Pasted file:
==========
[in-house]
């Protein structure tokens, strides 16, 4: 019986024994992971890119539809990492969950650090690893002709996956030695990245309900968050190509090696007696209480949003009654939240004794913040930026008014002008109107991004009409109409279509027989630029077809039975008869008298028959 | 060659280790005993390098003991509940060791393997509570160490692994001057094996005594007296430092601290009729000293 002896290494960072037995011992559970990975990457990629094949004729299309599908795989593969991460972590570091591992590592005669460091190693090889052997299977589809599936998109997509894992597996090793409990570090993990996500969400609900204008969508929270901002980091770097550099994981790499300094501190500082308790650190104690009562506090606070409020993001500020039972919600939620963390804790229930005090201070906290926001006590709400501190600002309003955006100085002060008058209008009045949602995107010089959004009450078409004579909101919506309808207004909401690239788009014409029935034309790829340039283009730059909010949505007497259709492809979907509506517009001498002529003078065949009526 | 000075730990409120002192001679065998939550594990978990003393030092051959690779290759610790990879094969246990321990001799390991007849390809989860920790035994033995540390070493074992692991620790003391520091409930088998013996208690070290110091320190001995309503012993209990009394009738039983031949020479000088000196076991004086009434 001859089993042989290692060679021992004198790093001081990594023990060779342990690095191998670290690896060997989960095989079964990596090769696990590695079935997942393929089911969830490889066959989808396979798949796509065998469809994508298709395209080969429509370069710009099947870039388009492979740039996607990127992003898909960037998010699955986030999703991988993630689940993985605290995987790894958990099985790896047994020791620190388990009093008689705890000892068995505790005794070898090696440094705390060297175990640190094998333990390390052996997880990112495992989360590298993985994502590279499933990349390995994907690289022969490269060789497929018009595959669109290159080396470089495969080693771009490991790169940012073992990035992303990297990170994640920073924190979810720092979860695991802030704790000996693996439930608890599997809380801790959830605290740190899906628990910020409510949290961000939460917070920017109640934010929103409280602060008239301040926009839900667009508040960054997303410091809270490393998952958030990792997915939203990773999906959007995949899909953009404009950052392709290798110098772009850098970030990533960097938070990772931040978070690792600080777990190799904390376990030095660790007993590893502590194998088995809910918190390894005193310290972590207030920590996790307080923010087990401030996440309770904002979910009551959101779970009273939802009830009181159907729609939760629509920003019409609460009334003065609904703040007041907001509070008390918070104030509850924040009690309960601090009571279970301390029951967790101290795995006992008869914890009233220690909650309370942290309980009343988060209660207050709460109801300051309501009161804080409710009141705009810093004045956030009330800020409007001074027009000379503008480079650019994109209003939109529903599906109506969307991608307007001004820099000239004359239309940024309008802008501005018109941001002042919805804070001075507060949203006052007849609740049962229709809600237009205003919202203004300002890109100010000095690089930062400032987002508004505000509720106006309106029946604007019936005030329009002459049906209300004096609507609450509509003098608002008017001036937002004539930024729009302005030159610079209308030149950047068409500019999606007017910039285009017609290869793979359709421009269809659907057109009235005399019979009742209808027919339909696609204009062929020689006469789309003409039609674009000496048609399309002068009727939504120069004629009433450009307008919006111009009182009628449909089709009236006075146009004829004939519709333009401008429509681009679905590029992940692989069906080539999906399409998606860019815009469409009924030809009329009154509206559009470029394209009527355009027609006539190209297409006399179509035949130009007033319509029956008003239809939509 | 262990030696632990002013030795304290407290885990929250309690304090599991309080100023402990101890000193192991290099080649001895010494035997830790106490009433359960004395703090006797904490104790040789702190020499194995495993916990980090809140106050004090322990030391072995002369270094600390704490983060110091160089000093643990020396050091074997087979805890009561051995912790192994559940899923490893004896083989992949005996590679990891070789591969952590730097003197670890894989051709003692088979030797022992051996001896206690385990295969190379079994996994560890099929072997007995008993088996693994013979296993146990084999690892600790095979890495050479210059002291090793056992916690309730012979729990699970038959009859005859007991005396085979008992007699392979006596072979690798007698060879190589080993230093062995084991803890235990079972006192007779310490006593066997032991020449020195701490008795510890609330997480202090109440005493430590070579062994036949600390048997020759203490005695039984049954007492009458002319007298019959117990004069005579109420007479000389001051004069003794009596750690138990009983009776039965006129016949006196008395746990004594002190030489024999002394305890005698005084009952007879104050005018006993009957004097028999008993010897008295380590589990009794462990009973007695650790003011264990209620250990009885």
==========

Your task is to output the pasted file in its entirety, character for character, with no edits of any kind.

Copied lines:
[in-house]
């Protein structure tokens, strides 16, 4: 019986024994992971890119539809990492969950650090690893002709996956030695990245309900968050190509090696007696209480949003009654939240004794913040930026008014002008109107991004009409109409279509027989630029077809039975008869008298028959 | 060659280790005993390098003991509940060791393997509570160490692994001057094996005594007296430092601290009729000293 002896290494960072037995011992559970990975990457990629094949004729299309599908795989593969991460972590570091591992590592005669460091190693090889052997299977589809599936998109997509894992597996090793409990570090993990996500969400609900204008969508929270901002980091770097550099994981790499300094501190500082308790650190104690009562506090606070409020993001500020039972919600939620963390804790229930005090201070906290926001006590709400501190600002309003955006100085002060008058209008009045949602995107010089959004009450078409004579909101919506309808207004909401690239788009014409029935034309790829340039283009730059909010949505007497259709492809979907509506517009001498002529003078065949009526 | 000075730990409120002192001679065998939550594990978990003393030092051959690779290759610790990879094969246990321990001799390991007849390809989860920790035994033995540390070493074992692991620790003391520091409930088998013996208690070290110091320190001995309503012993209990009394009738039983031949020479000088000196076991004086009434 001859089993042989290692060679021992004198790093001081990594023990060779342990690095191998670290690896060997989960095989079964990596090769696990590695079935997942393929089911969830490889066959989808396979798949796509065998469809994508298709395209080969429509370069710009099947870039388009492979740039996607990127992003898909960037998010699955986030999703991988993630689940993985605290995987790894958990099985790896047994020791620190388990009093008689705890000892068995505790005794070898090696440094705390060297175990640190094998333990390390052996997880990112495992989360590298993985994502590279499933990349390995994907690289022969490269060789497929018009595959669109290159080396470089495969080693771009490991790169940012073992990035992303990297990170994640920073924190979810720092979860695991802030704790000996693996439930608890599997809380801790959830605290740190899906628990910020409510949290961000939460917070920017109640934010929103409280602060008239301040926009839900667009508040960054997303410091809270490393998952958030990792997915939203990773999906959007995949899909953009404009950052392709290798110098772009850098970030990533960097938070990772931040978070690792600080777990190799904390376990030095660790007993590893502590194998088995809910918190390894005193310290972590207030920590996790307080923010087990401030996440309770904002979910009551959101779970009273939802009830009181159907729609939760629509920003019409609460009334003065609904703040007041907001509070008390918070104030509850924040009690309960601090009571279970301390029951967790101290795995006992008869914890009233220690909650309370942290309980009343988060209660207050709460109801300051309501009161804080409710009141705009810093004045956030009330800020409007001074027009000379503008480079650019994109209003939109529903599906109506969307991608307007001004820099000239004359239309940024309008802008501005018109941001002042919805804070001075507060949203006052007849609740049962229709809600237009205003919202203004300002890109100010000095690089930062400032987002508004505000509720106006309106029946604007019936005030329009002459049906209300004096609507609450509509003098608002008017001036937002004539930024729009302005030159610079209308030149950047068409500019999606007017910039285009017609290869793979359709421009269809659907057109009235005399019979009742209808027919339909696609204009062929020689006469789309003409039609674009000496048609399309002068009727939504120069004629009433450009307008919006111009009182009628449909089709009236006075146009004829004939519709333009401008429509681009679905590029992940692989069906080539999906399409998606860019815009469409009924030809009329009154509206559009470029394209009527355009027609006539190209297409006399179509035949130009007033319509029956008003239809939509 | 262990030696632990002013030795304290407290885990929250309690304090599991309080100023402990101890000193192991290099080649001895010494035997830790106490009433359960004395703090006797904490104790040789702190020499194995495993916990980090809140106050004090322990030391072995002369270094600390704490983060110091160089000093643990020396050091074997087979805890009561051995912790192994559940899923490893004896083989992949005996590679990891070789591969952590730097003197670890894989051709003692088979030797022992051996001896206690385990295969190379079994996994560890099929072997007995008993088996693994013979296993146990084999690892600790095979890495050479210059002291090793056992916690309730012979729990699970038959009859005859007991005396085979008992007699392979006596072979690798007698060879190589080993230093062995084991803890235990079972006192007779310490006593066997032991020449020195701490008795510890609330997480202090109440005493430590070579062994036949600390048997020759203490005695039984049954007492009458002319007298019959117990004069005579109420007479000389001051004069003794009596750690138990009983009776039965006129016949006196008395746990004594002190030489024999002394305890005698005084009952007879104050005018006993009957004097028999008993010897008295380590589990009794462990009973007695650790003011264990209620250990009885």